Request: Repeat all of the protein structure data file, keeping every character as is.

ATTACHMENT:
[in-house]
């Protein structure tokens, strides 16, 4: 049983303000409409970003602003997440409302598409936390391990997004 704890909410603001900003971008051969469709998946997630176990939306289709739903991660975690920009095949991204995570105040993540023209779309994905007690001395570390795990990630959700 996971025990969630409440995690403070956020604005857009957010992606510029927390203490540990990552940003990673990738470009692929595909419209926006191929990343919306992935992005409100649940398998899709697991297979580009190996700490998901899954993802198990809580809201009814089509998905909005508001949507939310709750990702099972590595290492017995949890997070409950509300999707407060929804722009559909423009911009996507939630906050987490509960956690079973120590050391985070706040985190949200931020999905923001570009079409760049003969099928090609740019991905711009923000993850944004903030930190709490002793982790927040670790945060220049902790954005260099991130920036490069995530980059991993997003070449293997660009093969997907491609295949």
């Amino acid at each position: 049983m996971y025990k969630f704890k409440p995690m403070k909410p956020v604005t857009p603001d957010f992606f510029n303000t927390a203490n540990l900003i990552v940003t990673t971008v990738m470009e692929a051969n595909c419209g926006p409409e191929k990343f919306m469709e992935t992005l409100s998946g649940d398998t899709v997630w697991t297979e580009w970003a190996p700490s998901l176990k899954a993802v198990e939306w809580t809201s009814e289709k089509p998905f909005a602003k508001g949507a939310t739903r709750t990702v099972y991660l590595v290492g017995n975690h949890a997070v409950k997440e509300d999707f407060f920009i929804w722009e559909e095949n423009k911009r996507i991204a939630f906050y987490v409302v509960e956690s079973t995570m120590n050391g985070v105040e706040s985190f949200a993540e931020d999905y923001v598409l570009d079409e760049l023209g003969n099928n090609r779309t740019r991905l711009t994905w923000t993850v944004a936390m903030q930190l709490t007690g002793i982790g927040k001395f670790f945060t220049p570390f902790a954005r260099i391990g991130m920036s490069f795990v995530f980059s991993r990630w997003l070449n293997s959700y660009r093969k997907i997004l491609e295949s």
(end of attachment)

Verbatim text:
[in-house]
């Protein structure tokens, strides 16, 4: 049983303000409409970003602003997440409302598409936390391990997004 704890909410603001900003971008051969469709998946997630176990939306289709739903991660975690920009095949991204995570105040993540023209779309994905007690001395570390795990990630959700 996971025990969630409440995690403070956020604005857009957010992606510029927390203490540990990552940003990673990738470009692929595909419209926006191929990343919306992935992005409100649940398998899709697991297979580009190996700490998901899954993802198990809580809201009814089509998905909005508001949507939310709750990702099972590595290492017995949890997070409950509300999707407060929804722009559909423009911009996507939630906050987490509960956690079973120590050391985070706040985190949200931020999905923001570009079409760049003969099928090609740019991905711009923000993850944004903030930190709490002793982790927040670790945060220049902790954005260099991130920036490069995530980059991993997003070449293997660009093969997907491609295949």
């Amino acid at each position: 049983m996971y025990k969630f704890k409440p995690m403070k909410p956020v604005t857009p603001d957010f992606f510029n303000t927390a203490n540990l900003i990552v940003t990673t971008v990738m470009e692929a051969n595909c419209g926006p409409e191929k990343f919306m469709e992935t992005l409100s998946g649940d398998t899709v997630w697991t297979e580009w970003a190996p700490s998901l176990k899954a993802v198990e939306w809580t809201s009814e289709k089509p998905f909005a602003k508001g949507a939310t739903r709750t990702v099972y991660l590595v290492g017995n975690h949890a997070v409950k997440e509300d999707f407060f920009i929804w722009e559909e095949n423009k911009r996507i991204a939630f906050y987490v409302v509960e956690s079973t995570m120590n050391g985070v105040e706040s985190f949200a993540e931020d999905y923001v598409l570009d079409e760049l023209g003969n099928n090609r779309t740019r991905l711009t994905w923000t993850v944004a936390m903030q930190l709490t007690g002793i982790g927040k001395f670790f945060t220049p570390f902790a954005r260099i391990g991130m920036s490069f795990v995530f980059s991993r990630w997003l070449n293997s959700y660009r093969k997907i997004l491609e295949s």